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Corrupt civil servants and politicians should stop stealing citizens’ ideas

KGOSIETSILE NGAKAAGAE
There seems to be a problem, generally with the way government handles information shared with it by enterprising citizen inventors and innovators.

On so many occasions, I have had people, young and old,  come to me grieving about how they sold an idea to government and how, subsequently, they learnt that the same had been embraced by government in favour of someone else. Some have even suggested that civil servants actually steal their ideas and pursue the same through proxies or for percentage cuts on the gains. This must get us all worried. Not so long ago, I consulted with one lady over a product that, according to her, they had researched and sold to government and which is now being pursued away from them.

The project, according to her, was being pursued using their intellectual and resource output and for that she did present some evidence. I spent a good hour listening to the lady and seeing her going through all the frustration of being betrayed by her own government and it was sad. Really sad, I must say. Only innovation will take us somewhere in enhancing citizen economic empowerment, creating employment and growing the economy. Nothing should be allowed to stifle it.

Just the other day, talk was rife on social media concerning a road safety project that government had embraced allegedly in favour of a foreign company. One citizen claimed that they had introduced the idea to government and had not been embraced. To be sure, I know of yet another Motswana, close to me, who had done the same thing, concerning the same project, but had been given a cold shoulder. He is distraught. I would imagine the other one too. At least two Batswana, it would appear, have sold the same project to government betrayed them.  If their stories are to be accepted, then we surely have a really big problem in our hands that should get the President concerned. We cannot have a situation where people cannot be key players in the economy because those employed to assist them prey on their efforts and ideas.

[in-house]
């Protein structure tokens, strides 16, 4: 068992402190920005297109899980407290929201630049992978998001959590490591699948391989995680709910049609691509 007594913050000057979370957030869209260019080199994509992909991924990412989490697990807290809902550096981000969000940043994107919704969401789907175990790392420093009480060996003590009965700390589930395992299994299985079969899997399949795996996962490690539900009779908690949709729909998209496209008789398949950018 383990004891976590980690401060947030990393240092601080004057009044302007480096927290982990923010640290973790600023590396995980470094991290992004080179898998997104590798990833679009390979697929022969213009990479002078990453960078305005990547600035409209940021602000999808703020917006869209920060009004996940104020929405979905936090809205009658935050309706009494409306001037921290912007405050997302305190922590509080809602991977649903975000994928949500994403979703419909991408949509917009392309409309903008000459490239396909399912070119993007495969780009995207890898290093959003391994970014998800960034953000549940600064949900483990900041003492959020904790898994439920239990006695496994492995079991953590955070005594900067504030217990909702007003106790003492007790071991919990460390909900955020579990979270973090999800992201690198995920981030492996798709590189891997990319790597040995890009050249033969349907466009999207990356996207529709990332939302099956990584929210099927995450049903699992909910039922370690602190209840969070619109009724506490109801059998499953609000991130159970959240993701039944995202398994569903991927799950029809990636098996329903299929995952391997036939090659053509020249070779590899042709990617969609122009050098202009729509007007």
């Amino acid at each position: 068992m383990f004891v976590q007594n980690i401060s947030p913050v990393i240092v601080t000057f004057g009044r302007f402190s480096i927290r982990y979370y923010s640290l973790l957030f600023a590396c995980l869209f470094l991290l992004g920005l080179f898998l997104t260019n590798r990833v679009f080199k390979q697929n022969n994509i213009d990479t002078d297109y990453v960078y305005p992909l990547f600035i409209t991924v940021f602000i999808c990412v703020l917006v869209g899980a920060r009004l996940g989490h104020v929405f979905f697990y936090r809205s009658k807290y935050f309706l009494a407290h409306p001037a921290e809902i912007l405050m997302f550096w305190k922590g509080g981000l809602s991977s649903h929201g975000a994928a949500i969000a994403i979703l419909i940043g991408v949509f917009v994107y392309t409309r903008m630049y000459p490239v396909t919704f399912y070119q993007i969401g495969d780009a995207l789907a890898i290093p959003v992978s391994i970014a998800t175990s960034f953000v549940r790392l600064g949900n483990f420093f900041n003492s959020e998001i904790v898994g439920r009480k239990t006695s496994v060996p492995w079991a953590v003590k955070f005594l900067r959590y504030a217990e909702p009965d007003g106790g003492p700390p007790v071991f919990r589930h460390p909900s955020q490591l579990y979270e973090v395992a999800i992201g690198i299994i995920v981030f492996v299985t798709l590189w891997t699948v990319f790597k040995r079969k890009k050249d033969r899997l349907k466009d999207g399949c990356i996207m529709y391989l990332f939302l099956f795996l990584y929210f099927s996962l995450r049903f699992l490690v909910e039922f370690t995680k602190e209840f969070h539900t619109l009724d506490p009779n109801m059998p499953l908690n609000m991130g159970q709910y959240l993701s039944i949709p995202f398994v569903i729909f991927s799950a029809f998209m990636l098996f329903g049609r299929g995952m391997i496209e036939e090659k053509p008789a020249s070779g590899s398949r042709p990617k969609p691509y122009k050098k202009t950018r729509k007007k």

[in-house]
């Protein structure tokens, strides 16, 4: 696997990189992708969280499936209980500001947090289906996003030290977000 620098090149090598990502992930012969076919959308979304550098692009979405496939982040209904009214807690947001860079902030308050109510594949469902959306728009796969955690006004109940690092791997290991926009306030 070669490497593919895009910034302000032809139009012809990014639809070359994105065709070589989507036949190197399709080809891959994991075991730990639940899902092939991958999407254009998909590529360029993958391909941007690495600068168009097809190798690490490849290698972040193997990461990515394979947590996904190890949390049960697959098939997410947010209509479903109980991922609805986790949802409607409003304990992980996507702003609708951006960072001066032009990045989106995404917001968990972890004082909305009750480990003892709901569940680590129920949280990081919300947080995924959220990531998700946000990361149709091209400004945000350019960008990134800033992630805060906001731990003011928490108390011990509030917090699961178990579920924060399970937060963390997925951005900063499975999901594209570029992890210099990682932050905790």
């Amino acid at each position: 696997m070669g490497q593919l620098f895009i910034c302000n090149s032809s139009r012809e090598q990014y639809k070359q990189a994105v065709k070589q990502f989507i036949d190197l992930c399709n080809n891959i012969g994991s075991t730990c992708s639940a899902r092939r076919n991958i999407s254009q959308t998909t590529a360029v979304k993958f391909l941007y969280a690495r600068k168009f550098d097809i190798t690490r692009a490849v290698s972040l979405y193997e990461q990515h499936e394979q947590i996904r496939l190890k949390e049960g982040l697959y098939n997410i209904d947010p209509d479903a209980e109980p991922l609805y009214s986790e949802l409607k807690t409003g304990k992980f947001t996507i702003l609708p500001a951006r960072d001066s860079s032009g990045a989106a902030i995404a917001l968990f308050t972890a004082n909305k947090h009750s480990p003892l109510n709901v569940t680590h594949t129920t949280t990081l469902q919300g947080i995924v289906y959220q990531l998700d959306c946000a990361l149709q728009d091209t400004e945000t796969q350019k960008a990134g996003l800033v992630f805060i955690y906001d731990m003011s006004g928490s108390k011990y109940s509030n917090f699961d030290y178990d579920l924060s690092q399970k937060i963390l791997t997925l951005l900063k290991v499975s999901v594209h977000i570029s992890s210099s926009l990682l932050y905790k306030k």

That’s not all. The other day, I quizzed a social media friend involved in vehicle tracking why he does not extend his enterprise to a market niche in the penal system. I had been in court earlier that morning, and the magistrate had asked whether technology existed to assist with enforcing bail conditions of those whose movements were judicially restricted.

His reply was that he didn’t want to make a proposal to government functionaries who would only give the information to someone else, who would in turn,  use the same information to best them. His other reason was that it takes forever for government to evaluate a proposal.

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I well understood the frustration. People, young and old, invest so much thought into ideas only to lose same to unscrupulous civil servants who misappropriate them. It is still unclear to me, why this kind of conduct is not criminal because it is a threat to the national economy.

I have, in a discussion with friends, asked why there is very little invention and innovation among or citizens. The resounding answer has been that invention and innovation are a capital intensive undertaking and most Batswana cannot even get their dreams off the starting blocks due to lack of funding. There is very little appetite on the part of the private sector to risk money in innovation for which there exists no ready market. Out of desperation, citizens end up taking their ideas to government with the hope that government would play both funder and primary consumer of the product of their innovation and they end up learning that government is place where dreams go to die. There has got to be a better way.

Surely there are laws to protect intellectual property but such only go so far. For example, copyright law does not protect ideas but their expression. The moment you put your idea out there in the form of a proposal, it is essentially in the public domain and sometimes that’s all you’ve got. You are giving it all to people who have a duty to assist you but no clearly enforceable obligation to keep your confidence. At the stage at which citizens engage with government there is very little legislative protective cover.

No developed economy can claim to have achieved its status without government economic participation. Bridging the import-export deficit is a key priority of government. That cannot be achieved in a climate where corrupt civil servants and politicians cannibalise citizen innovative efforts. To be sure I am working on a case where exactly that has happened and some young people have been left in the lurch.

But what are the solutions? Should we have a one stop entity that could be the custodian of innovative engagement between government and the citizenry? Can we ensure that the same is detached from government or at least semi-autonomous, such that aggrieved citizens can have recourse? Can we have a clear evaluation system that is transparent and capable of being challenged before corrupt contracts based on conduct under discussion herein are signed and sealed? Should we have a special tribunal to give the aggrieved recourse? I call upon government to look into these issue as a matter of urgency. We cannot go on like this.



Chief On Friday

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